A Walking Dead Christmas Eve

A Christmas Eve sermon inspired by Isaiah 26:16-19 and Luke 2:1-14 as found in The Women's Lectionary for the Whole Church Year W

What are we even doing here? Not how you thought I was gonna start this, was it! Seriously though, why do we do this every year? Why do we put ourselves through all of this? I like Christmas as much as the next guy but dear lord, is it really worth it all? All the stress? All the running around? All the credit card debt? All the anxiety? All the manual labor? Emotional and mental labor? All the family drama? All the awkward conversations at Christmas parties? All the sitting and standing at church, not to mention another sermon! How many of these do you actually need? Didn’t the last one stick? – Is anybody out there thinking, now that you put it that way, why do we do this every year? It’s a lot, isn’t it! I mean, baby Jesus is cute and all, just look at him, he’s adorable! But he ain’t no baby no more! 

Even he is too old for Christmas! So the question remains. Why do we do continue to do this every year? Hold that thought, cuz I’d like to highlight one of our readings that Stephanie just read for us. Thank you, Stephanie. It was the first one, which came from the book of Isaiah. I don’t know if you noticed, but it wasn’t your typical Christmas Eve reading, to say the least! Isaiah was throwing around words like distress, disciplined, labor pains, writhing, dust, and just for good measure, corpses! Well, now that I say them out loud, that does sound a lot like Christmas! When did I become such a Grinch? Honestly though, I had to double check that I didn’t look up the wrong reading! This sounds more like an episode of The Walking Dead than Christmas Eve! And for those of you who’ve never seen that show, it’s about zombies, walking corpses. That’s really all you need to know to get that reference. 

So, I read it again, and it made me cry, right there in the library! I didn’t make a fool of myself or anything, but tears were formed. And I think it’s because it is one of the most real, authentic, raw, Christmas Eve readings I’ve ever heard. You adults, do you remember when we were kids, and Christmas was just nothing but fun and joy and receiving? And I know that not everyone experienced that as children, and if that’s you, my heart goes with you. But then we became adults and realized that Christmas doesn’t just happen, does it? We adults have to make all that happen! On top of all of the family stress, work stress, relationship stress, children stress, financial stress, mourning the faces we won’t see at the Christmas dinner table this year. On top of all that and more, we got to make Christmas happen!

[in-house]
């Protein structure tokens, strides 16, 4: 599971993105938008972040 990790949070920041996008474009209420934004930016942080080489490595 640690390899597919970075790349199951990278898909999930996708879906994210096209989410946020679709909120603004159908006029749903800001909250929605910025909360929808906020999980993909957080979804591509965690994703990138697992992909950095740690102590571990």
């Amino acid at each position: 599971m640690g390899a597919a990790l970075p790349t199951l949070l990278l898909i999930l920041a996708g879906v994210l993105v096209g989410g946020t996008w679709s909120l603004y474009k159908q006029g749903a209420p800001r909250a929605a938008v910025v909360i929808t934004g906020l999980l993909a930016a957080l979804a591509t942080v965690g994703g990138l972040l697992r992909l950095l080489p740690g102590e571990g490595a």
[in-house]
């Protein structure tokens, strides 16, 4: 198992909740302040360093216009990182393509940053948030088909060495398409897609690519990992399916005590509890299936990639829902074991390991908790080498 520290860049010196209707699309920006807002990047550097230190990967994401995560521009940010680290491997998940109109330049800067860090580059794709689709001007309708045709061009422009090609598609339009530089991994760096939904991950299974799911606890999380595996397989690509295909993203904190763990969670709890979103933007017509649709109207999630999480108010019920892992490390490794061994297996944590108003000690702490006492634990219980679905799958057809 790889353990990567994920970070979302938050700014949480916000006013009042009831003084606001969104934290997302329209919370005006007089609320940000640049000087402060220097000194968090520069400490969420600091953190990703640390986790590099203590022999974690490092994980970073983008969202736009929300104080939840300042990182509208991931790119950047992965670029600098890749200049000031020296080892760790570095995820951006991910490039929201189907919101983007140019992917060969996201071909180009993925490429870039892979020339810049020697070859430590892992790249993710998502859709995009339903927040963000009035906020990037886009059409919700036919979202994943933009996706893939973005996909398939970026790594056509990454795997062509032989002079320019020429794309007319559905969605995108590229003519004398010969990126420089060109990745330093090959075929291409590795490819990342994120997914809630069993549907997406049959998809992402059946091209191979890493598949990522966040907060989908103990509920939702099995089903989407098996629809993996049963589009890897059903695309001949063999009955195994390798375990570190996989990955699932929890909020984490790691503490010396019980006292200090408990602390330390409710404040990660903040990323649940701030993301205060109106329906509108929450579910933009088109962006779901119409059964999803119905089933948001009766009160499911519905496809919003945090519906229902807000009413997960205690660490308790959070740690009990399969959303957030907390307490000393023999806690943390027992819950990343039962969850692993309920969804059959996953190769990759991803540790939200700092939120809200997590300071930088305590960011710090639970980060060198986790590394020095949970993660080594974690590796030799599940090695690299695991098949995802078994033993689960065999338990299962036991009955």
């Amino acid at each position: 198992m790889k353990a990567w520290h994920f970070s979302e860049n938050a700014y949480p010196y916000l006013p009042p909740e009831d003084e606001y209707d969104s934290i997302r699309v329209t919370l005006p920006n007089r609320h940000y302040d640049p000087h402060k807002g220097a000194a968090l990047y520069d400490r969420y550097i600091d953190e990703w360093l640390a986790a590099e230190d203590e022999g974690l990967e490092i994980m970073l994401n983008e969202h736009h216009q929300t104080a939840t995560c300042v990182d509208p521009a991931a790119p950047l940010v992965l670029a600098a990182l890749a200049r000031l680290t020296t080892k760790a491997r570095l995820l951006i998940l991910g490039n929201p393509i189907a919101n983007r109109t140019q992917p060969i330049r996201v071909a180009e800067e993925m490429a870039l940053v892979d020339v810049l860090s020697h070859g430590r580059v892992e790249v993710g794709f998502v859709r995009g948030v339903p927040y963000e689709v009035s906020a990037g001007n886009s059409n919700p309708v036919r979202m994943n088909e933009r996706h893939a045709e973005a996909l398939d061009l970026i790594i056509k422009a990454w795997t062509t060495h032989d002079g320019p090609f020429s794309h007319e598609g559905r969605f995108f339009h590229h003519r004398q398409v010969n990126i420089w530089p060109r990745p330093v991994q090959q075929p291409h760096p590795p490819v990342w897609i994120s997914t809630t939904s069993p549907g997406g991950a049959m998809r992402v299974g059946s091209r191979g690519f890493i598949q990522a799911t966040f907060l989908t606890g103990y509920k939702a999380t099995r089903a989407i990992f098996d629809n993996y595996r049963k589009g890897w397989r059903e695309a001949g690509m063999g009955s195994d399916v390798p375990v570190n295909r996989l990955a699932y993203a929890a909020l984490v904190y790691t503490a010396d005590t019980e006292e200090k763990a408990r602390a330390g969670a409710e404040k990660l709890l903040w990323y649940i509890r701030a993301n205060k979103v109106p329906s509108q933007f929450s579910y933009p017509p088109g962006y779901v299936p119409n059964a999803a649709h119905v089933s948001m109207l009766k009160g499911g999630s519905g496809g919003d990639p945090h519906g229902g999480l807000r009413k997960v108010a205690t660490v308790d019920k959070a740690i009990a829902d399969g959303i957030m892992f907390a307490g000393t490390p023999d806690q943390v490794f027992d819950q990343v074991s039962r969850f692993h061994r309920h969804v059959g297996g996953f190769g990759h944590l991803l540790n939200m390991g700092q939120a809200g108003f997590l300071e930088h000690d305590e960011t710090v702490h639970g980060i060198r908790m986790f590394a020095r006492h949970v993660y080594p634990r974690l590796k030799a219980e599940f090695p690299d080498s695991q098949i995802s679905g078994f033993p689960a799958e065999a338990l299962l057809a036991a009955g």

Isaiah, describes a woman giving birth, and it’s the perfect analogy. Think about it, for those of you who have seen a woman give birth, up close and personal like, and that same woman decides later to have another one, tell me you didn’t think, Why!? Why would you do that again? That was horrible! It was horrible for me! And I just stood there like an idiot taking pictures! If ever there was a reason why women should rule the world, that’s it right there. Those who can push a baby out their body and say, Let’s do that again, should be calling the shots! Am I right? I have a strong feeling that Isaiah, like Jesus, had a good momma. I think if they had asked their mothers, why did you have me if it hurts so much, they’d have said, because I couldn’t wait to meet you, silly! 

Because they knew, as most mothers do, that it’s not about them, it’s about something bigger than them, something more profound than even a mother. If we’re honest, we don’t know as parents how our kids are gonna turn out! So why go through all the trouble, all the pain, if there’s no guarantee it’ll be worth it all!? Well, here’s my answer to that question. Because mothers, like Mary and Isaiah’s momma, have this uncanny ability to sense a bigger picture at work in their lives and the lives of those around them—an insight into 

a hope bigger than any kind of hope we humans can muster,

a love bigger than our love,

a promise bigger than our flailing attempts to keep our word,

a faithfulness so big that it puts our human loyalties to shame,

a selflessness that makes us question if we even know what sacrifice is! 

That, my friends, is why we gather here, year in and year out, on this night, during a time when the nights are at their longest, and we succumb to the Earth’s shadow for so long that our very hearts and souls can feel its weight! We do this every year because this is our opportunity to thumb our noses at all that tries to keep us down, 

at all that tries to lead us to despair,

at all the walking corpses that follow us around,

the corpses of pain,

the corpses of heartache,

the corpses of stress,

the corpses of unrealistic expectations,

the corpses of self-doubt,

and all the other walking corpses who aren’t worthy to be named,

on this night we tell them all where they can go,

because Mary didn’t raise no baby! 

Mary raised the very hope she knew was bigger than our hope,

the very love she knew was bigger than our love,

the very promise she knew was bigger than ours,

the very faithfulness she knew was bigger than ours,

the very selflessness she knew was bigger than ours…


That, my friends, is why we find ourselves here again: Mary’s little baby boy, born for us again, when we need it the most. Amen? Amen.

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